As the player has 1GB of on-board storage for saving BD-Live extras, you may not need to add USB storage at all. One issue we have with the USB port, however, is that it can't be used to play back your own media files -- you can only use it for storage. If you want to play formats like DivX, JPEG and MP3, you'll have to burn these files to CD or DVD first. The player also lacks any media-streaming capabilities, so it can't connect to a PC over a network to play files from a Universal Plug and Play server, unlike some other recent players and TVs.
Nevertheless, the BDP-LX52 is very easy to set up, as it guides you through the initial configuration process and even offers a number of picture presets that are optimised for different types of displays (Kuro, plasma, LCD and projector).
The BDP-LX52 really shines in terms of its picture quality. The player can handle 1080p/24p output, while also supporting both 48-bit Deep Color and xv Color. More importantly, the pictures it delivers from Blu-ray discs really are a significant step above much of the competition. Images are exceptionally detailed, and feature colours that are so rich and punchy they practically leap from the screen. It's also capable of mustering up bags of contrast, giving movies a real cinematic depth and helping the player to render shadow detail beautifully. It's also a fine DVD player, with upscaled films refreshingly devoid of scaling artefacts and jagginess.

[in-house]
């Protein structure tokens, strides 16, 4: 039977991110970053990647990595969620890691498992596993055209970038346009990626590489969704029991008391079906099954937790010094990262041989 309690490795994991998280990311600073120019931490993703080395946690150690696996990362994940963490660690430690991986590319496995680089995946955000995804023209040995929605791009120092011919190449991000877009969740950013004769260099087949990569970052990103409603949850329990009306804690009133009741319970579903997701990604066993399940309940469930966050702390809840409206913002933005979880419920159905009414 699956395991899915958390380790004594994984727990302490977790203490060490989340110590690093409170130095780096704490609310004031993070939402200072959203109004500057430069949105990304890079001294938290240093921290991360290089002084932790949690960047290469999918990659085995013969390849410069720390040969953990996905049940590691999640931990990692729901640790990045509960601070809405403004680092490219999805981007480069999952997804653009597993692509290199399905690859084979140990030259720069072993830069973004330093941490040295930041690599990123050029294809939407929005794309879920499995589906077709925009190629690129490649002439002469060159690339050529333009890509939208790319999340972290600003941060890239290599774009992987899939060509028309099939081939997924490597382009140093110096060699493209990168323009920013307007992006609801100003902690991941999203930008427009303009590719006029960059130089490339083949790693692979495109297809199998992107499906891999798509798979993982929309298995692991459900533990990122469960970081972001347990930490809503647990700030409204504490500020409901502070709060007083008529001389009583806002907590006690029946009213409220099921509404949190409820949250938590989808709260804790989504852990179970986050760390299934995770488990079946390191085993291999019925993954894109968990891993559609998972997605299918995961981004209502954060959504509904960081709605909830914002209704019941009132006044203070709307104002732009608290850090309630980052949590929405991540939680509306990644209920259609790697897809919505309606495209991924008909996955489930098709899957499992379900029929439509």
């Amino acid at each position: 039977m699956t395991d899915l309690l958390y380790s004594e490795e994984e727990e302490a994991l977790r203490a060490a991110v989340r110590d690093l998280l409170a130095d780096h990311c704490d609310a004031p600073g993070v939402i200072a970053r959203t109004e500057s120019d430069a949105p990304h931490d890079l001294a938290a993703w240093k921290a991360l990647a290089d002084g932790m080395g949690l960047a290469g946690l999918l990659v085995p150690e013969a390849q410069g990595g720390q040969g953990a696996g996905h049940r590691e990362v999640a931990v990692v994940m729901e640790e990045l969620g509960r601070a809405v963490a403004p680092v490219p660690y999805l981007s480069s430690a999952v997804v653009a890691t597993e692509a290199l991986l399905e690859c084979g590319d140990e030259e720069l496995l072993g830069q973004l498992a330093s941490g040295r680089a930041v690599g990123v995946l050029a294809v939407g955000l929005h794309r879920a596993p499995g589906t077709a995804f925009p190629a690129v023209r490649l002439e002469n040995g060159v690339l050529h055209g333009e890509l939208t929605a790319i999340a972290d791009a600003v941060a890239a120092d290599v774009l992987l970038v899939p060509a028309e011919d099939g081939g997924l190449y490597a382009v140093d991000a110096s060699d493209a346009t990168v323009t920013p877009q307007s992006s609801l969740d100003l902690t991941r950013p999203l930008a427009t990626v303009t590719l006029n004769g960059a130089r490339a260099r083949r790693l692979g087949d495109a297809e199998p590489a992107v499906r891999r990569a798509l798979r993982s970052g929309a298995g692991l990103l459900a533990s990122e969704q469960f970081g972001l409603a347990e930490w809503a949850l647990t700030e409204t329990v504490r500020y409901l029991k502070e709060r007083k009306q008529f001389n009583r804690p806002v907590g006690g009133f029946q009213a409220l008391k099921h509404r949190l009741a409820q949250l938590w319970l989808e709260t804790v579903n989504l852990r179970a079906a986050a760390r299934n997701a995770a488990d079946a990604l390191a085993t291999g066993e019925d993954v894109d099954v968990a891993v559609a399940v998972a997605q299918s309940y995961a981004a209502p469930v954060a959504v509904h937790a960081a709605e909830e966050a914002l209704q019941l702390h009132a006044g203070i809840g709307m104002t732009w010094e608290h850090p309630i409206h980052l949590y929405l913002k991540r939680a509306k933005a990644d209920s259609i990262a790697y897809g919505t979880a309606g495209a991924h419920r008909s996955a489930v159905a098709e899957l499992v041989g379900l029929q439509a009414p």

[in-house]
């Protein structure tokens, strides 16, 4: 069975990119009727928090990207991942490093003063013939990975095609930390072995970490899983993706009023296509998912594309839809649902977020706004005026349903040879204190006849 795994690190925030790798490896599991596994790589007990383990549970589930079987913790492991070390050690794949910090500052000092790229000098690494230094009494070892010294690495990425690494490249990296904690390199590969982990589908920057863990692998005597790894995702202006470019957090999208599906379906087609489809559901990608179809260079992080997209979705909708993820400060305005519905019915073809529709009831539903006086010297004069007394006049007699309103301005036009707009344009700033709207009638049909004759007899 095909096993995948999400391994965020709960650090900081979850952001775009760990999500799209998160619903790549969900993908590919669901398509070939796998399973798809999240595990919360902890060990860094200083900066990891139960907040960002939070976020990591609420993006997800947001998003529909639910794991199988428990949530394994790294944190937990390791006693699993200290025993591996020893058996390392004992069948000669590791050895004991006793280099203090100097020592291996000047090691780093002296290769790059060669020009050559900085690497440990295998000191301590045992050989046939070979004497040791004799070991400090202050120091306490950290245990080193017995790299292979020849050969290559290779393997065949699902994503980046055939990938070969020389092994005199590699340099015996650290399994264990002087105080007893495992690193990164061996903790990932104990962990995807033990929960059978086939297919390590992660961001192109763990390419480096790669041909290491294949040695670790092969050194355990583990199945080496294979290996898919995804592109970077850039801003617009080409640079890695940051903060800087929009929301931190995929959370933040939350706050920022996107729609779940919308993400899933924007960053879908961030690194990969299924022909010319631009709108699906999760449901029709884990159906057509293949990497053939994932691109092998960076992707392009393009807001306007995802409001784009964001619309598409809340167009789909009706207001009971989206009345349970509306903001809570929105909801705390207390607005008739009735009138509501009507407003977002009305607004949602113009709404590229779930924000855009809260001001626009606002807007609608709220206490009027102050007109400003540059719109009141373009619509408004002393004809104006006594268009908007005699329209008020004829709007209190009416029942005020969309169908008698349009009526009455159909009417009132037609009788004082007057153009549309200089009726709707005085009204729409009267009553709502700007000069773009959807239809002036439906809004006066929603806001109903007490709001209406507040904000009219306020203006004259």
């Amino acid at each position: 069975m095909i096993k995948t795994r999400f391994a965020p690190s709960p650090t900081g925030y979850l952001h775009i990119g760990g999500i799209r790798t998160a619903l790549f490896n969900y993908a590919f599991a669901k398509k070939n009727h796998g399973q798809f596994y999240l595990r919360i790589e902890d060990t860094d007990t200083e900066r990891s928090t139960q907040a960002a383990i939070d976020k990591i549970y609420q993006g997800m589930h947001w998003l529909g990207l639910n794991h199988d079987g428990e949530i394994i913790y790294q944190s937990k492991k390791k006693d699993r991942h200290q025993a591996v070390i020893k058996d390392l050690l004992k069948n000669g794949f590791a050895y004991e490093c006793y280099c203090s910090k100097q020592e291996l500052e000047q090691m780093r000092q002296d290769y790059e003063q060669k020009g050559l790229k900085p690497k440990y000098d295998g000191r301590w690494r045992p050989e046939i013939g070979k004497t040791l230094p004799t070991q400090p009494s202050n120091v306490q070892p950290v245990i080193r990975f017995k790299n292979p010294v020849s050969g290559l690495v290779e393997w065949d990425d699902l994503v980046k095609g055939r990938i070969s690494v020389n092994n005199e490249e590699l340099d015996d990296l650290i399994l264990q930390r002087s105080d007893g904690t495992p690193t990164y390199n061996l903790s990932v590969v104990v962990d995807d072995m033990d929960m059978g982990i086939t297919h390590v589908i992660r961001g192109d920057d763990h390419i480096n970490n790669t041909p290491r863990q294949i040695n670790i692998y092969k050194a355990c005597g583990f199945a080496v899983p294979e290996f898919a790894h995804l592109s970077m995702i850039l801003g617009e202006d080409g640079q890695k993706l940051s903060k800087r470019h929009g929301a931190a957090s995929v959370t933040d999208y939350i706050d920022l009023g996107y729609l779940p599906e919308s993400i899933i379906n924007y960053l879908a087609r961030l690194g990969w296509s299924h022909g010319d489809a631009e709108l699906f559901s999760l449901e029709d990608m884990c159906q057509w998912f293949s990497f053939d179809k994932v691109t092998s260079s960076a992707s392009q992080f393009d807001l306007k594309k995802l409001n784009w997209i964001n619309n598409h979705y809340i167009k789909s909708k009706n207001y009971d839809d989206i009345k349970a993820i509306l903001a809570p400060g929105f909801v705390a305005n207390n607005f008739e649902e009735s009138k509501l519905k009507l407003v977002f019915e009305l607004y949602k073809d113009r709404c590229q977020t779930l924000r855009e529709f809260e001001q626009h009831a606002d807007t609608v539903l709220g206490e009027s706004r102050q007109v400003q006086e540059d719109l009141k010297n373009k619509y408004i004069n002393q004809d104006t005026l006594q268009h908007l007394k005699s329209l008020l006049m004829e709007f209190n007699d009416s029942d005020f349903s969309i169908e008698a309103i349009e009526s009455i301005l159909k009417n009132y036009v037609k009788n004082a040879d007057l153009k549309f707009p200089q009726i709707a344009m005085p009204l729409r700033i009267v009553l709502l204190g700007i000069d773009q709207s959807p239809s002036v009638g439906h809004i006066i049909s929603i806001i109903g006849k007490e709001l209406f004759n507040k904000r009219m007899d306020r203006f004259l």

The BDP-LX52's sound quality is also highly impressive, partly because it features Pioneer's PQLS technology. This works to reduce audio judder and helps produce a more natural, analogue-style sound. Previously, Pioneer only offered it on stereo signals, but here it works on multi-channel output too.
Pioneer still hasn't got on top of the slow disc-loading issue that has affected its other players, however. More complicated discs can take anything up to a minute to load, which is disappointing in a new-generation player like this.
The Pioneer BDP-LX52 is far from perfect. It lacks multi-channel analogue outputs, can't play back media via its USB port and can be slow to load discs. But it still impressed us greatly, due to its excellent video-playback quality. Simply put: it delivers some of the most pristine hi-def images we've yet seen from a Blu-ray player.
Edited by Charles Kloet